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The Magicians
THE MAGICIANS -- Season:1 -- Pictured: (l-r) Stella Maeve as Julia, Summer Bishil as Margo, Hale Appleman as Eliot, Jason Ralph as Quentin, Olivia Taylor Dudley as Alice, Arjun Gupta as Penny -- (Photo by: Lorenzo Agius/Syfy)

Syfy’s ‘The Magicians’ Is Magic We’ve Been Waiting For

Ever wonder what it would be like if magic was truly real and you were one of the few lucky ones who found out? Well, you’d probably say oh s***. Syfy’s The Magicians brings the realm of spell casting and enchantments into the adult world and it’s ridiculously addictive.

THE MAGICIANS -- Season:1 -- Pictured: Jason Ralph as Quentin -- (Photo by: Rodolfo Martinez/Syfy)
THE MAGICIANS — Season:1 — Pictured: Jason Ralph as Quentin — (Photo by: Rodolfo Martinez/Syfy)

Adapted from Lev Grossman’s The Magicians series, the show tells the story of Quentin Coldwater (Jason Ralph), a young man bored with his ordinary life until he is mysteriously invited to an entrance exam for Brakebills University (Brakebills College For Magical Pedagogy in the novels), an educational institution for the magically inclined. While he was originally 17-years-old in the first book, the character is aged up a little so that he’s in his early twenties as a post-graduate student and it works.

***MINOR SPOILERS AHEAD

What makes Quentin so appealing is that he’s like many of us who read to escape reality for a little while. He’s the fanboy that never grew up! When the episode starts, Q is at the hospital talking to his therapist where we learn that he has voluntarily checked himself in for depression. In their conversation however, the young man decides that he’s ready to let go of childish notions and return to the outside world to become a productive member of society. Later on at a party held in his apartment, Quentin is shown as socially awkward individual and spends most of the time alone. He retreats to his room where he reads a first edition copy of The World Within The Walls, the first book in the Fillory series. Here we are first introduced to Julia Wicker (Stella Maeve), one of his best friends and unrequited love interest. Jules is trying to get him to come out of his room and he tells her that he’s just enjoying the book one more time before he sells it on eBay. This is a significant step for Q who had been obsessed with this fictional world since he was a kid. Fillory shares many similarities to the Narnia series by C.S. Lewis and Grossman has mentioned in interviews that this is intentional.

While both Julia and Quentin are invited to take the entrance exam at Brakebills, only the latter passes. Q matriculates into the school and begins to learn real magic, leaving behind his old life. Julia on the other hand fails and is supposed to have her memory wiped except that doesn’t quite work out and it begins to take a toll on her psyche. The show illustrates an interesting dynamic between the childhood friends as Julia had been the object of Q’s affections for a long time. She was the one who had her life together while he was struggling to find his place. In the course of the first episode, the tables are turned as both their lives are changed forever. One for the better and the other for the worse.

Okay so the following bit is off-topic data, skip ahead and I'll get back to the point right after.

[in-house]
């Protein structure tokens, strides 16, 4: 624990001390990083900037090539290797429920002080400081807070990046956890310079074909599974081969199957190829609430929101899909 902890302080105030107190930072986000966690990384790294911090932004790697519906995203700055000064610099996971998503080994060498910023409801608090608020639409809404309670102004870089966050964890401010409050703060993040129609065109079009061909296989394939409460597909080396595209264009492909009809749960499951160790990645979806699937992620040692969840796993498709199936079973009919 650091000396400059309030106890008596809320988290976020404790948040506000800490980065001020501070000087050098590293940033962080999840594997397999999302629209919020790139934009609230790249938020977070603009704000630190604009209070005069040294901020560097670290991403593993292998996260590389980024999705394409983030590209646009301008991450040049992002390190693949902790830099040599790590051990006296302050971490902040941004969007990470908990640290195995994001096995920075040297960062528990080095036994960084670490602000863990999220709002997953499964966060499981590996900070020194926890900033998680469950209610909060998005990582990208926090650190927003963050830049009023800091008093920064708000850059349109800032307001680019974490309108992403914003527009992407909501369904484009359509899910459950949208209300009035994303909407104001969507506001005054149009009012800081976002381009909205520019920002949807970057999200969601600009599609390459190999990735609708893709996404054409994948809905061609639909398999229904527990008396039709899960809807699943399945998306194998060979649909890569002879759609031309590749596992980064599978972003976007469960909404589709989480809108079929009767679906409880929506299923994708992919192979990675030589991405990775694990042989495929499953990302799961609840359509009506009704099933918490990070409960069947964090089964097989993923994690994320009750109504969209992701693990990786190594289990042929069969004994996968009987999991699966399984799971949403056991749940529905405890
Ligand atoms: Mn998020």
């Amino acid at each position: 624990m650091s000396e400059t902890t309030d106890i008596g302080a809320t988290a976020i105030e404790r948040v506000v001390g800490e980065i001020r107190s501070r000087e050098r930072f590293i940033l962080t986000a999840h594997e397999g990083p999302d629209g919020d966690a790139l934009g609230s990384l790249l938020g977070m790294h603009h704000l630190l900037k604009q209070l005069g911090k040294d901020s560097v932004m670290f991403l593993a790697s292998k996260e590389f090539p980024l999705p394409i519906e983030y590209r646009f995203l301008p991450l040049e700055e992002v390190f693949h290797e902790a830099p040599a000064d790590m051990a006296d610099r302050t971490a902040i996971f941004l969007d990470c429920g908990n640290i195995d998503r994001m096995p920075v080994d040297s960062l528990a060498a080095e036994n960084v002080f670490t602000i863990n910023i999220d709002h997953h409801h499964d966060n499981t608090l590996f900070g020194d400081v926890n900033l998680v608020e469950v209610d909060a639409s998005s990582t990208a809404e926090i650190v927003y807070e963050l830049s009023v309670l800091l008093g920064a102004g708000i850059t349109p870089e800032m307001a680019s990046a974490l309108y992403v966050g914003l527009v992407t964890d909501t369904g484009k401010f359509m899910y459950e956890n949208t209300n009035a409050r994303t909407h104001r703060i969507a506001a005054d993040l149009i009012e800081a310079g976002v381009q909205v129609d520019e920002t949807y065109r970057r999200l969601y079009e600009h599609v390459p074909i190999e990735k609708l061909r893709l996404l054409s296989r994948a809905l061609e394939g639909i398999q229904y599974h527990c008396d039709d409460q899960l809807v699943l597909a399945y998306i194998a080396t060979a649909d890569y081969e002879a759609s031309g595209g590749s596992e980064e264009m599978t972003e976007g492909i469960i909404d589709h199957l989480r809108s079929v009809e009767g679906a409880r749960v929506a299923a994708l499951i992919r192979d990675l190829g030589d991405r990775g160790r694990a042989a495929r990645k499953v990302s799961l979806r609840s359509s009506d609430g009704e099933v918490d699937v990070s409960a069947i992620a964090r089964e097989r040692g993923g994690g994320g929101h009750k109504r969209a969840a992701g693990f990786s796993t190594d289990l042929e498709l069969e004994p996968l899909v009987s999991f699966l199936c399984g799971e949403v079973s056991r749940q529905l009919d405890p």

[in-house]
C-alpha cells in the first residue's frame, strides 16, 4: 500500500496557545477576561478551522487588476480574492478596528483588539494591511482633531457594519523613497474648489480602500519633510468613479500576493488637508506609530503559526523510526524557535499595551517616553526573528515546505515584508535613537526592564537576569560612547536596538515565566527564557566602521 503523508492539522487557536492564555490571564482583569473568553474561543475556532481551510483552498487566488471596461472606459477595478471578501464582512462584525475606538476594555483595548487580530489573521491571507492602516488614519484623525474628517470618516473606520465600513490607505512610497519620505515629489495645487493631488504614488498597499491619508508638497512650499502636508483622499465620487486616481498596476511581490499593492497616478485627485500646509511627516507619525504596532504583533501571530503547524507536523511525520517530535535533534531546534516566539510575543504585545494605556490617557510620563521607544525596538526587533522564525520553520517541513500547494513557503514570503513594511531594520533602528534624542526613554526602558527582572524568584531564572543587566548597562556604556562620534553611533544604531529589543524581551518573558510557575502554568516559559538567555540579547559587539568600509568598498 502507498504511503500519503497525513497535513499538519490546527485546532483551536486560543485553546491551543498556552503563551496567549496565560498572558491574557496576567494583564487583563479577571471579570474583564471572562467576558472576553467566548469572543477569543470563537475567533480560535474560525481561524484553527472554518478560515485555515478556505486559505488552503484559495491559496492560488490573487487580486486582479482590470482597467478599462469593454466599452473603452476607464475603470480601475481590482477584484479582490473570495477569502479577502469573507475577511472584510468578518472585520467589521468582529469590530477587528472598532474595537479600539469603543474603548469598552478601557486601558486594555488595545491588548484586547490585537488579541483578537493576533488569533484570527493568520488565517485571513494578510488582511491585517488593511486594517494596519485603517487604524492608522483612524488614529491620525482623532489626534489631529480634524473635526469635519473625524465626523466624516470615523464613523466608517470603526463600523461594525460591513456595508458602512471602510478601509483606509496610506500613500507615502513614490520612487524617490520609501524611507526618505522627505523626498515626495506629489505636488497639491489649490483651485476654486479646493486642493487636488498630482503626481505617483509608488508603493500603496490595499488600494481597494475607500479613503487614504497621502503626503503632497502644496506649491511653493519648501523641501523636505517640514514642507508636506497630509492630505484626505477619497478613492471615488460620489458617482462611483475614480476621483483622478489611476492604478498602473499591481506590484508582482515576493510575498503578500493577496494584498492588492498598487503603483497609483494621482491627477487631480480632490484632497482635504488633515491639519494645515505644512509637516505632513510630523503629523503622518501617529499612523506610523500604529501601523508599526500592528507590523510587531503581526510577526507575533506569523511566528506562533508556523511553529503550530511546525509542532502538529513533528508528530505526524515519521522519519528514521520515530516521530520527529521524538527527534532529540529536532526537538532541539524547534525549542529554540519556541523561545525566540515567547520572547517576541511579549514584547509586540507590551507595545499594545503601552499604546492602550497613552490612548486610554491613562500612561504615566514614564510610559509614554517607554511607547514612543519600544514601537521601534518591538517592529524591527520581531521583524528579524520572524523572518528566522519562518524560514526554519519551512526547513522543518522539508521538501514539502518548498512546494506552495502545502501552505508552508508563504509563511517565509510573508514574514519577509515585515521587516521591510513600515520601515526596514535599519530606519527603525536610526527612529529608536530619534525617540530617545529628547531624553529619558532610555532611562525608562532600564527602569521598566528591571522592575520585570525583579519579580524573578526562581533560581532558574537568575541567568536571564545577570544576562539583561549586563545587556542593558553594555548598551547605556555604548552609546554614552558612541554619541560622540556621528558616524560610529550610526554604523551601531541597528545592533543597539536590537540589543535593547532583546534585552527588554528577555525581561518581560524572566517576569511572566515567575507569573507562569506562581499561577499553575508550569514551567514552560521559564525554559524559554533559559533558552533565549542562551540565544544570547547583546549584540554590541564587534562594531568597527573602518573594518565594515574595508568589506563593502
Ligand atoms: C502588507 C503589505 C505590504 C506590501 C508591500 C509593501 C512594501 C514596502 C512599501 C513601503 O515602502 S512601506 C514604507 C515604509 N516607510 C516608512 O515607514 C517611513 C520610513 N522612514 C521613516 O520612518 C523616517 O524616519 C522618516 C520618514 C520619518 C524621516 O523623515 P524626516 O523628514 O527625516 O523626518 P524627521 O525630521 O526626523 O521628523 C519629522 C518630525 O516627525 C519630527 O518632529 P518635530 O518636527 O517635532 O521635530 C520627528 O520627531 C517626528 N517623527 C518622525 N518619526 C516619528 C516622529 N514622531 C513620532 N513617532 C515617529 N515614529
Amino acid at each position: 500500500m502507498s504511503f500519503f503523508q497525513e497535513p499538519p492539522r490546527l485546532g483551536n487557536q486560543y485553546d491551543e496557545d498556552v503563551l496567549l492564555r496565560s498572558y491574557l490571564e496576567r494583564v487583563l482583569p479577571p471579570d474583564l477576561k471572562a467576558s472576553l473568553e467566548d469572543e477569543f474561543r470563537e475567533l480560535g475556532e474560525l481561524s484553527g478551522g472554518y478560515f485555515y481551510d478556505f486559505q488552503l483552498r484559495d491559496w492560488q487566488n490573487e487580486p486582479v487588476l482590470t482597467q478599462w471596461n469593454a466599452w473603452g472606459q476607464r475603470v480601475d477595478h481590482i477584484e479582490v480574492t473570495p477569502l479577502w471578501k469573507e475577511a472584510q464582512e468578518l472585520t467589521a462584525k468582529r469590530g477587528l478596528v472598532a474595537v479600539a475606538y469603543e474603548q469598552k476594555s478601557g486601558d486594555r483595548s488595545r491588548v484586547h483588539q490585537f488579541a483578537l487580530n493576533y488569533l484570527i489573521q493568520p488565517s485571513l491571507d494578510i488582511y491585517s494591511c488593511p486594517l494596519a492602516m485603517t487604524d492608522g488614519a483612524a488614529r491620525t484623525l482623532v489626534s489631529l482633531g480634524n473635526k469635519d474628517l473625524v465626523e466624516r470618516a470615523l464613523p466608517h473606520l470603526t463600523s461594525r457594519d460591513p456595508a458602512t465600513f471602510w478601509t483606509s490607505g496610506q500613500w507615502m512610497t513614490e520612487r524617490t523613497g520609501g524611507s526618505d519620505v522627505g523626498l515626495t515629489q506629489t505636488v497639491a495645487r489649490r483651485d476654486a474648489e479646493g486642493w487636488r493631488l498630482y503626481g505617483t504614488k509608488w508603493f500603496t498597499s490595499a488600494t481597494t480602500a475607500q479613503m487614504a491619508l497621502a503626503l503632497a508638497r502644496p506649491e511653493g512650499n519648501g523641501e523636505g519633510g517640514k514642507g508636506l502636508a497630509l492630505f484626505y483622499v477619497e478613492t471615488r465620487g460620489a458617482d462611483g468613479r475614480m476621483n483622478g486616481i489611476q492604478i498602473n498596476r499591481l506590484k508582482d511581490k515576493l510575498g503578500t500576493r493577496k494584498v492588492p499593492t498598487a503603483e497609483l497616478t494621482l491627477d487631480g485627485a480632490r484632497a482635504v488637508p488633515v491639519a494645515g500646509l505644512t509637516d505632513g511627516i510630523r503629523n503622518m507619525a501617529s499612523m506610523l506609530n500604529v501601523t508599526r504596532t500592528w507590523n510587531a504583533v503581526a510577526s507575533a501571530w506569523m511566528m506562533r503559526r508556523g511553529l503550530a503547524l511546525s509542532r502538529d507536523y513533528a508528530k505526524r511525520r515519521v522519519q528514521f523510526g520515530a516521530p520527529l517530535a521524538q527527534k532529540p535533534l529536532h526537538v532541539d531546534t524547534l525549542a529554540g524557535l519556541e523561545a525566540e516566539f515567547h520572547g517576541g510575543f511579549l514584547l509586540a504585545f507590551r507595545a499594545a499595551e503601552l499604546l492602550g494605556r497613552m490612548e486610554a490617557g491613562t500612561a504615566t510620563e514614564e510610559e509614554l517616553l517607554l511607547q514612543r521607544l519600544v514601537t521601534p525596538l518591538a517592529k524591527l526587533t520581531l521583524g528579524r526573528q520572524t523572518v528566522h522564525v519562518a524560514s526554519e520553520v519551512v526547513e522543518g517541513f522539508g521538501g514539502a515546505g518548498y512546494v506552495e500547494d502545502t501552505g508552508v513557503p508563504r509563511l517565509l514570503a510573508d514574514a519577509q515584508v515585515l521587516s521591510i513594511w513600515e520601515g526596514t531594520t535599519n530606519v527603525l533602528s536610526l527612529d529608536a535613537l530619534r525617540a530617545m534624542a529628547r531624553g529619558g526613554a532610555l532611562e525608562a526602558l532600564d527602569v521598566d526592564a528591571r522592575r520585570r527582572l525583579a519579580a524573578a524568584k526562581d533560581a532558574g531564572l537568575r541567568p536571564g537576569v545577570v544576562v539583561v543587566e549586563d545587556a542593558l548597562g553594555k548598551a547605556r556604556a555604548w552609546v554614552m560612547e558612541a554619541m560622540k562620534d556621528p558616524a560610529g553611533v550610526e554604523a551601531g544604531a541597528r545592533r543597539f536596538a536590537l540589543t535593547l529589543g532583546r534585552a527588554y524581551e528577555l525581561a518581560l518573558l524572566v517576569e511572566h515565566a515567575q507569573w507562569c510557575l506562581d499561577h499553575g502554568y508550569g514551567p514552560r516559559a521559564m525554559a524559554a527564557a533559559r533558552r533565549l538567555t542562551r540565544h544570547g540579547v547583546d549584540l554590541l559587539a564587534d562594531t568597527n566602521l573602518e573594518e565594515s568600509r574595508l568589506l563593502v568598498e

THE MAGICIANS -- Season:1 -- Pictured: Stella Maeve as Julia -- (Photo by: Rodolfo Martinez/Syfy)
THE MAGICIANS — Season:1 — Pictured: Stella Maeve as Julia — (Photo by: Rodolfo Martinez/Syfy)

As we watch the magical journey of these two friends diverge into different paths, audiences are shown that this newfound ability is not the answer to every problem. It can be both a gift and a curse with dire consequences. After all with great power comes great responsibility, except as humans we tend to screw this up all the time.

At Brakebills, we meet the other main characters: shy and gifted Alice (Olivia Taylor Dudley), confrontational Penny (Arjun Gupta), and the troublemaking duo Eliot (Hale Appleman) and Margo (Summer Bishil), who was originally Janet in the books. These magicians curse, drink, smoke, have sex and behave just like any twenty-something in the real world. They have insecurities, family issues, relationship problems, and mental health concerns but that’s what makes them immensely fascinating. It’s this rawness that grounds the show even with all fantastical aspects. One can’t help but relate to these characters because of their many flaws.

This adaptation moves pretty quickly as some significant events happen in this first episode that doesn’t occur until much later in the books, yet the story and tone remains true to Grossman’s world. The Magicians does a great job in merging the drama and fantasy genres while giving audiences a compelling narrative full of the mundane and the wondrous, making it addictive television.

Syfy has been upping their scripted game and The Magicians is another great addition to their lineup. Showrunner Sera Gamble (Supernatural) has done a fantastic job in creating this new magical universe that will draw both fans of the books and newcomers alike. At last all us Harry Potter kids have something new to watch.

The Magicians comes out on January 25, 2016 on Syfy.

Watch our interview with the cast at New York Comic-Con 2015:

About Nicole C

Nicole is the Features Editor for The Workprint. She may or may not be addicted to coffee, audiobooks, and sci-fi.

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One comment

  1. I really like the show I read the books and really enjoyed them but I was reluctant to watch the show because it came on the SyFy channel. The first episode turned out to be much better than my expectations Syfy is really turning it around.

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